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Sometimes you'll see various assertions or claims made which go something like:

Doctors say that eating chocolate is good for you.

Does this imply "all doctors" or "nearly all doctors"? I instinctively think that it does but I want to see whether this is a widespread interpretation in English or something that I made up. Could it, on the other hand, reasonably be read as meaning "some doctors" or "a few doctors"?

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    Many who use this construction would like you to take that more-general interpretation. I never do: I always take it to mean "There are doctors who say..." without specifying a number at all. It's basically spin [noun ODO sense 3].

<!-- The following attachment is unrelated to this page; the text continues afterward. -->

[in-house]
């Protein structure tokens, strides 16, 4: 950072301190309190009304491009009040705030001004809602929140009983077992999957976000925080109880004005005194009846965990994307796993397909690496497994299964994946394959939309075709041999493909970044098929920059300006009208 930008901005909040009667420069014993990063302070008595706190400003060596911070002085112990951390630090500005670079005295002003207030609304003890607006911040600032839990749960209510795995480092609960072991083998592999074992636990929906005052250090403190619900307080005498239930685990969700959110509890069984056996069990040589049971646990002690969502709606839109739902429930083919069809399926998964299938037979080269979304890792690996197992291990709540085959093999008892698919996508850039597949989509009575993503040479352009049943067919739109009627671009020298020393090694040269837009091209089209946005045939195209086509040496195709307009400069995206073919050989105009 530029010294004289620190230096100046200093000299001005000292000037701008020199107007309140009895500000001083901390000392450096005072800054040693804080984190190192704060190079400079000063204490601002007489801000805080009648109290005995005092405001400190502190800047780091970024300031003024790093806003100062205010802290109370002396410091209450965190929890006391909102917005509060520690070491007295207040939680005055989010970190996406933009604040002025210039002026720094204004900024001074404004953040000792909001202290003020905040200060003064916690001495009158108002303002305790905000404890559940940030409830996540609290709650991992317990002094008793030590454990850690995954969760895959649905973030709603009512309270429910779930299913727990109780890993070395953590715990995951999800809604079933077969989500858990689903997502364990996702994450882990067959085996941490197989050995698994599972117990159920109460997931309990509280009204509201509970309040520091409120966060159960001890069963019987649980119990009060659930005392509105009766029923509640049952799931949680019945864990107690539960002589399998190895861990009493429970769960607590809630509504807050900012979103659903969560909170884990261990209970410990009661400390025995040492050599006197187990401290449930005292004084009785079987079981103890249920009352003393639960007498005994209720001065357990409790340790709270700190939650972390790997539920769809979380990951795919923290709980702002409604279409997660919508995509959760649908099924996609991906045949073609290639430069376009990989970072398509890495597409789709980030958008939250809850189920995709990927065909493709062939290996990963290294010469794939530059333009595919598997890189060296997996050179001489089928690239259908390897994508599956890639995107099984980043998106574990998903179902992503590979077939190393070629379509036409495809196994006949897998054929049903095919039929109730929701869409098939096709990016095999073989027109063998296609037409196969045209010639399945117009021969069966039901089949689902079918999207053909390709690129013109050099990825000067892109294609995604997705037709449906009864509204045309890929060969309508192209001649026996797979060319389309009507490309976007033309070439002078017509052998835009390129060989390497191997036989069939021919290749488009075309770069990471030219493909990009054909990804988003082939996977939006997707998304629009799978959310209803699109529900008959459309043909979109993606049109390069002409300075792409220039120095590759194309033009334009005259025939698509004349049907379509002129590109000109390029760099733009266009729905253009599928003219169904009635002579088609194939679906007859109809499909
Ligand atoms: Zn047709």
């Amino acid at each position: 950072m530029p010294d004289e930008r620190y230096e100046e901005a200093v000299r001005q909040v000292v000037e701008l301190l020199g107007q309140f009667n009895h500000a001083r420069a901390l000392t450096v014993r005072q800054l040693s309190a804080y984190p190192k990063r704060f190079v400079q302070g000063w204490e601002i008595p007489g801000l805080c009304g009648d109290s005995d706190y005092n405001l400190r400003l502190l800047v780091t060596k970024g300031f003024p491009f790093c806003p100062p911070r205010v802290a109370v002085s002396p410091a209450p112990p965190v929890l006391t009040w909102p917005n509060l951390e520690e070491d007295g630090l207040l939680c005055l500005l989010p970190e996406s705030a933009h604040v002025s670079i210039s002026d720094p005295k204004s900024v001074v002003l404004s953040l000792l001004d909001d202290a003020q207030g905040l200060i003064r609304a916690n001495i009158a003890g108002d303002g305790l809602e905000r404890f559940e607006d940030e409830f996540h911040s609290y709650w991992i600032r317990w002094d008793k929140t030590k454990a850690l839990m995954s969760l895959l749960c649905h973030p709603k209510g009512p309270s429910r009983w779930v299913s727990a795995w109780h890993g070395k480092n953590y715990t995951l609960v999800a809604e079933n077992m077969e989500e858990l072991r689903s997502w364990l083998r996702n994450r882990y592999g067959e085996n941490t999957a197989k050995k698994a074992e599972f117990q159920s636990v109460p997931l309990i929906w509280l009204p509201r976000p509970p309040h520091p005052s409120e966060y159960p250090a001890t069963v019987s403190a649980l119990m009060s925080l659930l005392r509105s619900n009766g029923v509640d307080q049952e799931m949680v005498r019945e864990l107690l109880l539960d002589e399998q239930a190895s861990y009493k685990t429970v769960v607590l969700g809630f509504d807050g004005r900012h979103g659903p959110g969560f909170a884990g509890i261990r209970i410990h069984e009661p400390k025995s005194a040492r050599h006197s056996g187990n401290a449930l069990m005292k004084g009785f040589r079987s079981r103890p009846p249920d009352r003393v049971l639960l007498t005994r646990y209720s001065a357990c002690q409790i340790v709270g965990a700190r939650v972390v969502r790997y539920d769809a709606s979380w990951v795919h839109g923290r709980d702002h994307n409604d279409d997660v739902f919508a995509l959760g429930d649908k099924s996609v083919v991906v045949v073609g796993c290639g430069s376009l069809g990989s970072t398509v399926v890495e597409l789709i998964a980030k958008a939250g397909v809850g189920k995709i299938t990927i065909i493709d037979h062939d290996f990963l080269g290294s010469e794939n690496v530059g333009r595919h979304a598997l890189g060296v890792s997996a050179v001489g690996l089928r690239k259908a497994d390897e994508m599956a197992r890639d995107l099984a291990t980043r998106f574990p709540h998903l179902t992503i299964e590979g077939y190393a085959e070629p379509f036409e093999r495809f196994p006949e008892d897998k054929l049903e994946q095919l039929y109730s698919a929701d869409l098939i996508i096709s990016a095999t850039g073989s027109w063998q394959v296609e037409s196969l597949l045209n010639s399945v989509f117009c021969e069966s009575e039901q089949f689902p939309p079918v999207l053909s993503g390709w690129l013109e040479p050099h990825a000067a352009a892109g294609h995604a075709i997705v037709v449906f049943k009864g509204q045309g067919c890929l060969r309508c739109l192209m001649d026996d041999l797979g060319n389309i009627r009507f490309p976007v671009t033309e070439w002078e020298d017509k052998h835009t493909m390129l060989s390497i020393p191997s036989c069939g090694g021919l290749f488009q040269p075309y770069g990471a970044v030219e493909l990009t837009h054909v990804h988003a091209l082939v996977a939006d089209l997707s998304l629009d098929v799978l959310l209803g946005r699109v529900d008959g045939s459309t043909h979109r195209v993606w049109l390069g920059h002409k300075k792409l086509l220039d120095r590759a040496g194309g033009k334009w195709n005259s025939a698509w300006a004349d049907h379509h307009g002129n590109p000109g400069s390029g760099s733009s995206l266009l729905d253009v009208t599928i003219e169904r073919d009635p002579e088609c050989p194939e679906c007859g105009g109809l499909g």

– Andrew Leach
    Commented Apr 10, 2013 at 11:42
  • Or even what they're doctors of. Commented Apr 10, 2013 at 13:13

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In regular usage, it means doctors as a class; doctors in general.

As for advertisers, spin doctors, flacks, and so on, it is their business to stretch English to the absolute limits. This is a question more for lawyers (what can they get away with saying?) than for this group (what do people usually say)?

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  • If someone is going to get persnickety about it, 'doctors' can mean as few as two, and one of them actually holds a PhD in petrology, rather than an MD. Commented Apr 10, 2013 at 15:06
  • In regular usage, if you meant "two doctors", you would have to qualify the noun with a word like "some" or "two". And when used as a noun in the context of medical advice, the word "doctors" would be taken to mean "MDs".
    – Pitarou
    Commented Apr 11, 2013 at 0:33

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